Plot – The plot is what happens in the story, a sequence of events and problems your main character faces. A book can have a main plot plus one or more subplots that intersect the main plot. In Back to the Future, Marty McFly must return to 1985, but his DeLorean is out of fuel and only 1.21 gigawatts of power can send it back to the future. In a subplot, Marty encounters his parents as high school seniors. He has to make sure they fall in love, otherwise he and his siblings may not be born in the future.
Want to know more about plotting? Go back in time and check out these excellent posts from the Sisterhood’s past:
A writer looking out the window is a writer at work. A writer sitting on a bench eavesdropping on a conversation is a writer at work. Even a writer crammed into a tiny, cluttered space searching the internet while a cat wiggles his way into more and more of her chair is a writer at work—as you can see. The list of things writers do that others see as wasting time or daydreaming is endless.
However, sometimes, even for writers, daydreaming is just daydreaming.
This is a healthy thing. It’s a broom that sweeps all the cobwebs and mind-clutter away, opening the space, banishing the musty, and letting in new and fresh possibilities. It’s also a time for the great What if and to ponder theWhy of whatever strikes your fancy.
It was in this state I started watching this season of Dancing with the Stars.
Words are like a living entity, with the incredible ability to spread on their own. And partnered with today’s technology their range and speed are vast. They have the power to influence one, or many, and in doing so change the world. They have the potential to span centuries and thus persuade or motivate generations.
Think about that, because as an author that colossal sovereignty comes through you. What a huge responsibility.
As authors, we spend considerable periods of time thinking about our characters and plot. Then we write. After which, we layer in emotions, senses and setting details. And of course, there is the endless tweaking of dialogue, sentence structure, hooks and much more. However, have you consider the message of your story?
I love to learn new things when I read, and I believe my readers do too. My all-time favorite book is Jean M. Auel’s Valley Of The Horses. Yes. It is a romance, at least it is to me. A beautiful love story. The novel’s setting is the primeval world. I applauded Miss Auel for her research. I can’t imagine the years she spent doing the work. While reading, I learned tons about herbs and ordinary plants and their therapeutic uses. I also learned a valuable safe aid tips, not to mention I discovered a fantasying past world.
In my romantic suspense stories, I’ve embedded true crime cases and safety tips in hopes my readers take heed and share the pointers, because one day my message might just save them from harm. Each of my contemporary novels contain messages relating to honesty with one’s self, strength of character and of family the their importance. My readers have responded positively to my messages in their reviews.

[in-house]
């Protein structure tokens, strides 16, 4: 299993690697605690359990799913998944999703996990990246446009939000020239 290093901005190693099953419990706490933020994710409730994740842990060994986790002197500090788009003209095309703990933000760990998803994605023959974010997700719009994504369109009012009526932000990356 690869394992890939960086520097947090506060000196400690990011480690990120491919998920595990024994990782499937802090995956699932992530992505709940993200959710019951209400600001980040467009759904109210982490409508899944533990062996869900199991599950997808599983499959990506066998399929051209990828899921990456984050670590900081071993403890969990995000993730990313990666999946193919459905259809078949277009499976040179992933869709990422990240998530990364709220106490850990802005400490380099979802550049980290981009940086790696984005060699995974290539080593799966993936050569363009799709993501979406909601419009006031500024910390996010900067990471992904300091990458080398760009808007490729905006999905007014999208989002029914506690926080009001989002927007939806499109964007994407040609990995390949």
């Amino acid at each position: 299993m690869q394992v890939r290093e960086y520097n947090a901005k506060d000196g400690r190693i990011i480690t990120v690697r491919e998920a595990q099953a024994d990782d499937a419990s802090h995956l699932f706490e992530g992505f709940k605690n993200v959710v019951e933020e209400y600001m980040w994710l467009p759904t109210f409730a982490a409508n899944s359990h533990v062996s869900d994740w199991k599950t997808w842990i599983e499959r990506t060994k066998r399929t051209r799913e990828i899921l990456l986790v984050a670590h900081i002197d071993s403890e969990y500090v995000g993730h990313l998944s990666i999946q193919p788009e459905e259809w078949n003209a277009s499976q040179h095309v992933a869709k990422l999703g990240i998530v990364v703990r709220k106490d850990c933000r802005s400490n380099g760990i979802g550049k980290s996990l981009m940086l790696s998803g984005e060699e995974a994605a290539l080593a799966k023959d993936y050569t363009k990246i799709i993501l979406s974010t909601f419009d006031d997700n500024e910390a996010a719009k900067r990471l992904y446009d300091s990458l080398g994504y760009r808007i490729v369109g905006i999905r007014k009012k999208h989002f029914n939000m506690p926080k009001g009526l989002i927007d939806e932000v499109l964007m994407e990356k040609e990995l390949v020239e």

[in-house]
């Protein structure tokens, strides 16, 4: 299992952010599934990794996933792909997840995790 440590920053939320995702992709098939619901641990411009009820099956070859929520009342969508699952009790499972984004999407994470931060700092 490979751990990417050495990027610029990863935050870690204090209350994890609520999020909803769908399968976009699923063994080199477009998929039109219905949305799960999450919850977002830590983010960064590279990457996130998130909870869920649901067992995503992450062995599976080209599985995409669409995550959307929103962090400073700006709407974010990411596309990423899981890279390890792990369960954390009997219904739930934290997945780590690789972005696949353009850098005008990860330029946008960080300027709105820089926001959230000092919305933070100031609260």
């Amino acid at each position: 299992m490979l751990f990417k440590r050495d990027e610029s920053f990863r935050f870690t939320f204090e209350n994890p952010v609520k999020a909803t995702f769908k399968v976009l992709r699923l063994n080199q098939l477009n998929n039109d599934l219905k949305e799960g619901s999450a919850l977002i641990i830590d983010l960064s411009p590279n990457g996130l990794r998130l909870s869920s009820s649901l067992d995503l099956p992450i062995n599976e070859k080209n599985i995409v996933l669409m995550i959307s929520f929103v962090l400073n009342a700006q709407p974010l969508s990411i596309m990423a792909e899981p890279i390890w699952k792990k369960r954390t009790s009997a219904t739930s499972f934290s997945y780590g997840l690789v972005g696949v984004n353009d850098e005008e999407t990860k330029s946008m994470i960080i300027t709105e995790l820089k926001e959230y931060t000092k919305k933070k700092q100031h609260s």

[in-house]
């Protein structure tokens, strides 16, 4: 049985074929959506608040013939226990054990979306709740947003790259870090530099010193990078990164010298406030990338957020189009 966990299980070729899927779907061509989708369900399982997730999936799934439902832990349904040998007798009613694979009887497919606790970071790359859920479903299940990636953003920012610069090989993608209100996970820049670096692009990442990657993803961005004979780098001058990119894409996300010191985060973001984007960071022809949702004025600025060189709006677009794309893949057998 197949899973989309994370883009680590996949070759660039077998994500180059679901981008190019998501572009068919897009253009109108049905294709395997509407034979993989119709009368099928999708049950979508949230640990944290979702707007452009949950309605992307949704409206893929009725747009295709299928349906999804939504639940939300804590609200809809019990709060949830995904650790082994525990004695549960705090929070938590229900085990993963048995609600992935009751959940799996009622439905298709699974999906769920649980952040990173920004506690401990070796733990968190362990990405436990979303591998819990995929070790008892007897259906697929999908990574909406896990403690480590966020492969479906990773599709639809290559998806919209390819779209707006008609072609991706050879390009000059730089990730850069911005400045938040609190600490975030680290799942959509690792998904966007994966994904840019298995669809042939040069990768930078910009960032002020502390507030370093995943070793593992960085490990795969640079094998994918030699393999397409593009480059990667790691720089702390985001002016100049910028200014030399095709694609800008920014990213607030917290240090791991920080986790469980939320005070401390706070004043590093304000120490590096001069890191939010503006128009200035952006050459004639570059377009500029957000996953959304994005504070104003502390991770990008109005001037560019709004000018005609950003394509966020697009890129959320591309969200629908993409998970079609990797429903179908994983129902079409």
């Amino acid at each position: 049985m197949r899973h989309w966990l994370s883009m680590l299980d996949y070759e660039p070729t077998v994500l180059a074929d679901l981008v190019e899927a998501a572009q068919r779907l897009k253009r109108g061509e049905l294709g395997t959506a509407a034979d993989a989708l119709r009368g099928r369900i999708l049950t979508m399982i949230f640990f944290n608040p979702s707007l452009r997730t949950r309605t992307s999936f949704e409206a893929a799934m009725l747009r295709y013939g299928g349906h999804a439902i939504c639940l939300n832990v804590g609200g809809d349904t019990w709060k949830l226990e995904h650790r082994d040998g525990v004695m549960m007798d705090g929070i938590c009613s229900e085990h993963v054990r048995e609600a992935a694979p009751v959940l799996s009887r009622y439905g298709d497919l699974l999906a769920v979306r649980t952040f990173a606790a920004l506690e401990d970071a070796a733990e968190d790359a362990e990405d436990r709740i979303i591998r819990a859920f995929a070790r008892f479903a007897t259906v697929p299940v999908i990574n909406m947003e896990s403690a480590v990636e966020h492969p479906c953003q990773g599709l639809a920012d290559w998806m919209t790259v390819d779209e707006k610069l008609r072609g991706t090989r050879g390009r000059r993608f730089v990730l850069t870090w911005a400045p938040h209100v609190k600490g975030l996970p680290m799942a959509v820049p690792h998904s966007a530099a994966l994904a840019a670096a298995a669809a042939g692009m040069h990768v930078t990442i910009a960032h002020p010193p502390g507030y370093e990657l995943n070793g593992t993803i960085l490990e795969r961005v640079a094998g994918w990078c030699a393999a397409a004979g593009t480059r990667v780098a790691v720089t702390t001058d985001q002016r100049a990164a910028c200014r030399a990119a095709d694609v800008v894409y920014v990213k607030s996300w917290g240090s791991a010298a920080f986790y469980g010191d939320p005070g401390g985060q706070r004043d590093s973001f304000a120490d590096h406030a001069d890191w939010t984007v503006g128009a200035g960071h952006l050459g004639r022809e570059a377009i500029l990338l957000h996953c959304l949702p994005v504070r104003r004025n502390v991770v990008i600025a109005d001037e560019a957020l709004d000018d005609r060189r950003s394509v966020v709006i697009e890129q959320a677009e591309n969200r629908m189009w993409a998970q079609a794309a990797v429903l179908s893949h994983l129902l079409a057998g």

We have the power to change others’ lives-save lives. We can change people’s perception of themselves, help them understand a different person’s perspective or perhaps handle a stressful, urgent situation in a much better way than they would’ve. We can change their beliefs about history, people, the world or the future. We can spur them to take action for a cause. When their life changes, they remember you.
Great stories share information as well as entertain. What is the knowledge that you want to share for the Greater Good with your readers?
Blockbuster Movies show it, Platinum Records praise it, great literature lauds it…every living soul searches for it. Good grief, Carrie Twines’ livelihood depends on it. Everyone in Black Moose, Vermont seems to be in love or in hot pursuit of it. Their bliss only reminds Carrie of what she lost as a teen when two geeky best friends became first loves—until heartache sent them on different paths.
Carrie returns to Black Moose to emerge from the shadows of her parents’ stardom and find a normal life, love and family, but the odds are stacked against her. However, her luck is about to change. As she contemplates the merits of spinsterhood, a game of chance brings her back to the man she’d walked away from years ago. He’s even more kind and sexy than he was fourteen years ago, but can she trust him with her heart again?
Luke McQuire is a man with two things on his mind: building his electrical business and evading the town diva, Olive Ann. But when Carrie shows up again like a lucky penny, he’s got more to think about—including why she left him in the first place. He’s a damn good electrician, but can he make sparks fly with the one woman he wants—the one woman who was able to resist him?
Readers loved PERFECT, and the rib-tickling, warm fuzzy feelings continue in PERFECT HEARTS.